USA: U.S. Food and Drug Administration reaffirms safety of canned tuna
An advisory issued today by the FDA -- the government agency responsible for regulating the canned tuna industry -- underscored the safe and many beneficial aspects of canned fish. After a thorough scientific review, the FDA reiterated its long-standing advisory that canned fish, including canned tuna, can be safely consumed by pregnant women and women of childbearing age, according to the U.S. Tuna Foundation (USTF).
In issuing the advisory for pregnant women to avoid swordfish, shark, king mackerel and tilefish, the FDA encouraged pregnant women "to select a variety of other kinds of fish -- including shellfish, canned fish, smaller ocean fish or farm-raised fish."
"As an industry that is committed at all times to producing safe and nutritious food products, we agree with the FDA, particularly its advice that canned fish, including canned tuna, is a safe and essential part of the American diet," said David Burney, executive director of the USTF.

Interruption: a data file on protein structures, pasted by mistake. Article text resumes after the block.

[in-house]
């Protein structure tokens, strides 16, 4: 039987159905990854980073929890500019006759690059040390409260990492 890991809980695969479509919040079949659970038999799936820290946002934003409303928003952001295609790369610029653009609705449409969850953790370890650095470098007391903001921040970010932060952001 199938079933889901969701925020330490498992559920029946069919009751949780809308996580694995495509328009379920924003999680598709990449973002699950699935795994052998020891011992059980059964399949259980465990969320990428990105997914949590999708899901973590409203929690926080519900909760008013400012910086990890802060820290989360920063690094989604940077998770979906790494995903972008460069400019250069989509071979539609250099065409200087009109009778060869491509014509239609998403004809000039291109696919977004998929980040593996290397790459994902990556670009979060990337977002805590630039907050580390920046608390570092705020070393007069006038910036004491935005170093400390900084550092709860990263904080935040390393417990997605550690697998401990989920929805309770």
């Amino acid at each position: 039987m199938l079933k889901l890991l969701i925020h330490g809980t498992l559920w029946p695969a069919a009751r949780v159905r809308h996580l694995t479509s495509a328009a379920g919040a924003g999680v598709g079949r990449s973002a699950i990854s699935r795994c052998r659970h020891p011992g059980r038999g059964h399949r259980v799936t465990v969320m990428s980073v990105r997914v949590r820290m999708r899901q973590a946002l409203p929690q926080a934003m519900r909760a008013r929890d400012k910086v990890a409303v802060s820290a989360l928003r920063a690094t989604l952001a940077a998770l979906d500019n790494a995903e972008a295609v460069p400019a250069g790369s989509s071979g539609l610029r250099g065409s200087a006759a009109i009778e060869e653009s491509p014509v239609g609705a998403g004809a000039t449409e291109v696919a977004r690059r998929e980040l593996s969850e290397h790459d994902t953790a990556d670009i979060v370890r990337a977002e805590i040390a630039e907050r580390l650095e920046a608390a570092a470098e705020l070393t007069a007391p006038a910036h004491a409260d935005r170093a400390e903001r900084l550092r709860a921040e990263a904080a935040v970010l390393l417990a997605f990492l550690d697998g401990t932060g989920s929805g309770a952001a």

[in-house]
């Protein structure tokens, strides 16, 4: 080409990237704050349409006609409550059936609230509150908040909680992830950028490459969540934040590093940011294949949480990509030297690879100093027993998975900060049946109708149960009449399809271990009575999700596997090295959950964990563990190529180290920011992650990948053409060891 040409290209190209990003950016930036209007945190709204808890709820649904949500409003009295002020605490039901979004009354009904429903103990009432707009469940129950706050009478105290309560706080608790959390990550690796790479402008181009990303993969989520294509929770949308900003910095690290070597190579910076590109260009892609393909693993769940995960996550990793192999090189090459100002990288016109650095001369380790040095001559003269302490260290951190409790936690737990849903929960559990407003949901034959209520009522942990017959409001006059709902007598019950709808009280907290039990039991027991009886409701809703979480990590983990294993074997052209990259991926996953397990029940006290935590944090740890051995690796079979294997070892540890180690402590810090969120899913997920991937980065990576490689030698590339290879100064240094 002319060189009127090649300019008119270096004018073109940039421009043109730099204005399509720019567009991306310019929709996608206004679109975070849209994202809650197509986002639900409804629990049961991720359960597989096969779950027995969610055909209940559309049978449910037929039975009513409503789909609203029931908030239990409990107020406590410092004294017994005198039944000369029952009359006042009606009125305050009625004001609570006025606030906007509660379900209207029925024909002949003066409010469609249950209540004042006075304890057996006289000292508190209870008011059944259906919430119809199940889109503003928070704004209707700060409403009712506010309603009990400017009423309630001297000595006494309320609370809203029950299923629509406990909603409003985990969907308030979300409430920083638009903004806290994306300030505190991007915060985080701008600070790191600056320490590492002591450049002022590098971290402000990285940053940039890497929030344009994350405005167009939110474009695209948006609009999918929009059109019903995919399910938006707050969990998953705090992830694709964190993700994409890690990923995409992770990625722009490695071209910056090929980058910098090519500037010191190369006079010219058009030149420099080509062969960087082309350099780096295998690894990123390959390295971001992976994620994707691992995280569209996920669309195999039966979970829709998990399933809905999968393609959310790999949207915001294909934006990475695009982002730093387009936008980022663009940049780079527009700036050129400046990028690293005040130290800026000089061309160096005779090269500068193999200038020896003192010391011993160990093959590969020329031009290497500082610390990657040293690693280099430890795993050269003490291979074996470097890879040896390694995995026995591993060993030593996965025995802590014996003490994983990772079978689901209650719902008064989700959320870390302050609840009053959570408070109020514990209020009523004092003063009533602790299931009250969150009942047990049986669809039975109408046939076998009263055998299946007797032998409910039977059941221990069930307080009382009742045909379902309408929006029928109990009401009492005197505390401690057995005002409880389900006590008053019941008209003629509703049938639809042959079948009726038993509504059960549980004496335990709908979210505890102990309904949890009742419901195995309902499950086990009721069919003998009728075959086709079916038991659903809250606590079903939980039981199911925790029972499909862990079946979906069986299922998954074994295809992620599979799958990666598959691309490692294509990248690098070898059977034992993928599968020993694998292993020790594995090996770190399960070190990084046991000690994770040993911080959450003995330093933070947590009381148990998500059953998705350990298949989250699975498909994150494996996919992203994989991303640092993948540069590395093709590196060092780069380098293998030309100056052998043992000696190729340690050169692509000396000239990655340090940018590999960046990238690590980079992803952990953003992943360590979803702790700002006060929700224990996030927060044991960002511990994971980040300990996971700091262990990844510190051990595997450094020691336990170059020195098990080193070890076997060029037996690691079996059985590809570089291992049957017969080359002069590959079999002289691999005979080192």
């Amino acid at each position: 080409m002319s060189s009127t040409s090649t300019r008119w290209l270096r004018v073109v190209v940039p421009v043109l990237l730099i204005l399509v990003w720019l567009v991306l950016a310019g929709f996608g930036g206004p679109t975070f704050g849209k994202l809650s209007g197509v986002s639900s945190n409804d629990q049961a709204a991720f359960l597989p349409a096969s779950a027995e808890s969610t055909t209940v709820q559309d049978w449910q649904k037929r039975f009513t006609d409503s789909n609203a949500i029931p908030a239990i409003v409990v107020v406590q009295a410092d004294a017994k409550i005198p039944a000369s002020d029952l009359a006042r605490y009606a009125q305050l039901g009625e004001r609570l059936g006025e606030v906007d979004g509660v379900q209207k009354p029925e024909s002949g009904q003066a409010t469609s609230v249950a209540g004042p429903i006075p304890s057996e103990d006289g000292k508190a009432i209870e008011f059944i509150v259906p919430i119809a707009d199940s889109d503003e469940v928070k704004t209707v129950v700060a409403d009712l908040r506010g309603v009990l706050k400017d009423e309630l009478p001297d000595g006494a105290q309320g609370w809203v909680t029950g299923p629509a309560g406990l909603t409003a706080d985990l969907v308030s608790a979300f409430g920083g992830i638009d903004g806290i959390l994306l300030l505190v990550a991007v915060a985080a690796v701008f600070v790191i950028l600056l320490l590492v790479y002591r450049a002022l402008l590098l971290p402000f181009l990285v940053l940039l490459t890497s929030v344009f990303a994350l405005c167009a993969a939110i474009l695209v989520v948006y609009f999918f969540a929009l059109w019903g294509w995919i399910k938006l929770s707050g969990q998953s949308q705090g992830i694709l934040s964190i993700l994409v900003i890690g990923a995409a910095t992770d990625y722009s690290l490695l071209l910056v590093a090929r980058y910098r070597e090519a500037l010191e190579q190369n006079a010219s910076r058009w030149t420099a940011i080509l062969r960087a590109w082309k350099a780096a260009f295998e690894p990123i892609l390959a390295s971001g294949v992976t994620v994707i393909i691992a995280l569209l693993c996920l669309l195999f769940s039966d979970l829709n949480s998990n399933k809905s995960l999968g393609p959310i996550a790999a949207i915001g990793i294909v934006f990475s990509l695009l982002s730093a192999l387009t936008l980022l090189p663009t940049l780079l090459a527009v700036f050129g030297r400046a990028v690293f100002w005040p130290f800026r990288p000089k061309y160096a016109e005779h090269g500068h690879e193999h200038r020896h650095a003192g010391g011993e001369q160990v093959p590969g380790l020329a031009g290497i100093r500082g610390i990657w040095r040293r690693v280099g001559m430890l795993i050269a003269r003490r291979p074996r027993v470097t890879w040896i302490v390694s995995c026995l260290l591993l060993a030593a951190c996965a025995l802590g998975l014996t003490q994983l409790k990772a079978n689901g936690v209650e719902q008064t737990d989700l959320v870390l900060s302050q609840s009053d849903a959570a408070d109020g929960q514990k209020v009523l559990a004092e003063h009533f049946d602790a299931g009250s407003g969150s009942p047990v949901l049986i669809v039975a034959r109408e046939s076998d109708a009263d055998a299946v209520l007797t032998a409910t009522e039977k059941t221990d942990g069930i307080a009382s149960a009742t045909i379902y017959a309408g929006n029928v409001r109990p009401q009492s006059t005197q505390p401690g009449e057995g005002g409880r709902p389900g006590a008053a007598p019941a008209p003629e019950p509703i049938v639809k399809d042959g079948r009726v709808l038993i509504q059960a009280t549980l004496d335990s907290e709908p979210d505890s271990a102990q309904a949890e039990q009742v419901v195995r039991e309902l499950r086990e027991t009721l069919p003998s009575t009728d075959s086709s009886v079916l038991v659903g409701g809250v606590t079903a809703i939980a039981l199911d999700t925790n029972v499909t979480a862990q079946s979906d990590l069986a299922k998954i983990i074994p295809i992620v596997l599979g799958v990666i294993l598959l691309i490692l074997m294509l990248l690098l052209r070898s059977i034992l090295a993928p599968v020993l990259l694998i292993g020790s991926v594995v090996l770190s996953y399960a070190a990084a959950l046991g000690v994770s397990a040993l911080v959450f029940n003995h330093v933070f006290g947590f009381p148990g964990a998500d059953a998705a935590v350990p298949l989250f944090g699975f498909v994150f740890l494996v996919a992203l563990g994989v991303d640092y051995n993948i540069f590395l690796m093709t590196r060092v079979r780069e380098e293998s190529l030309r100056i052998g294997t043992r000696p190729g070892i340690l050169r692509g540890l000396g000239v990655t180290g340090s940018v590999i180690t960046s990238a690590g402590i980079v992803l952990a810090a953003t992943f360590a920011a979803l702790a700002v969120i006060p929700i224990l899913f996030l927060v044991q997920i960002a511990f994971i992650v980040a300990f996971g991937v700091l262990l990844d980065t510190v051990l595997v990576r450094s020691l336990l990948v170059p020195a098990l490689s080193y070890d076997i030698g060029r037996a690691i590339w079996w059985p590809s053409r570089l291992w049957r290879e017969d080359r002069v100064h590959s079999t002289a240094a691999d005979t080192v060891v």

Many scientific and medical studies have documented the health benefits of canned tuna -- an excellent low-fat source of proteins, vitamins, minerals and heart-healthy fatty acids and fish oil. In addition, many scientists, physicians and health and dietary organizations, such as the American Heart Association, advocate fish consumption as part of a healthy and balanced diet.
The U.S. Tuna Foundation is a trade association representing U.S. tuna processors and U.S. tuna boat owners.
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